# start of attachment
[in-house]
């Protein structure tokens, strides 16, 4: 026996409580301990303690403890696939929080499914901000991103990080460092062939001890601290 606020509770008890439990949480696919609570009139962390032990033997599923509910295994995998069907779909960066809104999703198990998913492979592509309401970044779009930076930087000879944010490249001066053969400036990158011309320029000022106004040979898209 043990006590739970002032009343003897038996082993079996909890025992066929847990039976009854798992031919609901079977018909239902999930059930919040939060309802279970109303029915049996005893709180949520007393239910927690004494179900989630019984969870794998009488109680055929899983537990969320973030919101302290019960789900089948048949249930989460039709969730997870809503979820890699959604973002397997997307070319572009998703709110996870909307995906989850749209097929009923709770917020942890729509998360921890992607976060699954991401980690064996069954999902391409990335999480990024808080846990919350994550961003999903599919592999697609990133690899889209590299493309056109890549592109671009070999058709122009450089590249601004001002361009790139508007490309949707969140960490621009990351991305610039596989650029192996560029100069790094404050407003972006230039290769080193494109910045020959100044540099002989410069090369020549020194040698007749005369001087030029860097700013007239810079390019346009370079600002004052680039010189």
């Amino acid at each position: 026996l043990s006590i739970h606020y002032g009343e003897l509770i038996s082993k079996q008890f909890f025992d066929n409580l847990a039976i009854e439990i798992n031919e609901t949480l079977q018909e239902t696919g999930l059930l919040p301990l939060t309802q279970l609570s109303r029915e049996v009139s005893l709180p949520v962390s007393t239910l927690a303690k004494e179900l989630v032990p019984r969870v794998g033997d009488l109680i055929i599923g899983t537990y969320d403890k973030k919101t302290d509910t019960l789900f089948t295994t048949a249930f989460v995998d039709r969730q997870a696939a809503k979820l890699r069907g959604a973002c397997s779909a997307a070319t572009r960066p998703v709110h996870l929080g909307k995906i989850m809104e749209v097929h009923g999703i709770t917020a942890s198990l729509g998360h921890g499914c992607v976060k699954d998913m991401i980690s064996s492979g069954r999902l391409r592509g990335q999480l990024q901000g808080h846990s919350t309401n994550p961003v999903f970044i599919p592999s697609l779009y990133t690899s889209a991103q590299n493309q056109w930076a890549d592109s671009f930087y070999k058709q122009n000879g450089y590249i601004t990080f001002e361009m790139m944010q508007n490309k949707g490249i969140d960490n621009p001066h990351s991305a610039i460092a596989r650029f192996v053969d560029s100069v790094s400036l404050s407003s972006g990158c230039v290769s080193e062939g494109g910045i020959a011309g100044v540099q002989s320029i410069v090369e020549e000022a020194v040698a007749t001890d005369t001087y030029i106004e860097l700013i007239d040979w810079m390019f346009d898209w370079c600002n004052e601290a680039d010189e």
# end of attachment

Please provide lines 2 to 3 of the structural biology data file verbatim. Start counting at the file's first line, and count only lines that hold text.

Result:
């Protein structure tokens, strides 16, 4: 026996409580301990303690403890696939929080499914901000991103990080460092062939001890601290 606020509770008890439990949480696919609570009139962390032990033997599923509910295994995998069907779909960066809104999703198990998913492979592509309401970044779009930076930087000879944010490249001066053969400036990158011309320029000022106004040979898209 043990006590739970002032009343003897038996082993079996909890025992066929847990039976009854798992031919609901079977018909239902999930059930919040939060309802279970109303029915049996005893709180949520007393239910927690004494179900989630019984969870794998009488109680055929899983537990969320973030919101302290019960789900089948048949249930989460039709969730997870809503979820890699959604973002397997997307070319572009998703709110996870909307995906989850749209097929009923709770917020942890729509998360921890992607976060699954991401980690064996069954999902391409990335999480990024808080846990919350994550961003999903599919592999697609990133690899889209590299493309056109890549592109671009070999058709122009450089590249601004001002361009790139508007490309949707969140960490621009990351991305610039596989650029192996560029100069790094404050407003972006230039290769080193494109910045020959100044540099002989410069090369020549020194040698007749005369001087030029860097700013007239810079390019346009370079600002004052680039010189």
């Amino acid at each position: 026996l043990s006590i739970h606020y002032g009343e003897l509770i038996s082993k079996q008890f909890f025992d066929n409580l847990a039976i009854e439990i798992n031919e609901t949480l079977q018909e239902t696919g999930l059930l919040p301990l939060t309802q279970l609570s109303r029915e049996v009139s005893l709180p949520v962390s007393t239910l927690a303690k004494e179900l989630v032990p019984r969870v794998g033997d009488l109680i055929i599923g899983t537990y969320d403890k973030k919101t302290d509910t019960l789900f089948t295994t048949a249930f989460v995998d039709r969730q997870a696939a809503k979820l890699r069907g959604a973002c397997s779909a997307a070319t572009r960066p998703v709110h996870l929080g909307k995906i989850m809104e749209v097929h009923g999703i709770t917020a942890s198990l729509g998360h921890g499914c992607v976060k699954d998913m991401i980690s064996s492979g069954r999902l391409r592509g990335q999480l990024q901000g808080h846990s919350t309401n994550p961003v999903f970044i599919p592999s697609l779009y990133t690899s889209a991103q590299n493309q056109w930076a890549d592109s671009f930087y070999k058709q122009n000879g450089y590249i601004t990080f001002e361009m790139m944010q508007n490309k949707g490249i969140d960490n621009p001066h990351s991305a610039i460092a596989r650029f192996v053969d560029s100069v790094s400036l404050s407003s972006g990158c230039v290769s080193e062939g494109g910045i020959a011309g100044v540099q002989s320029i410069v090369e020549e000022a020194v040698a007749t001890d005369t001087y030029i106004e860097l700013i007239d040979w810079m390019f346009d898209w370079c600002n004052e601290a680039d010189e």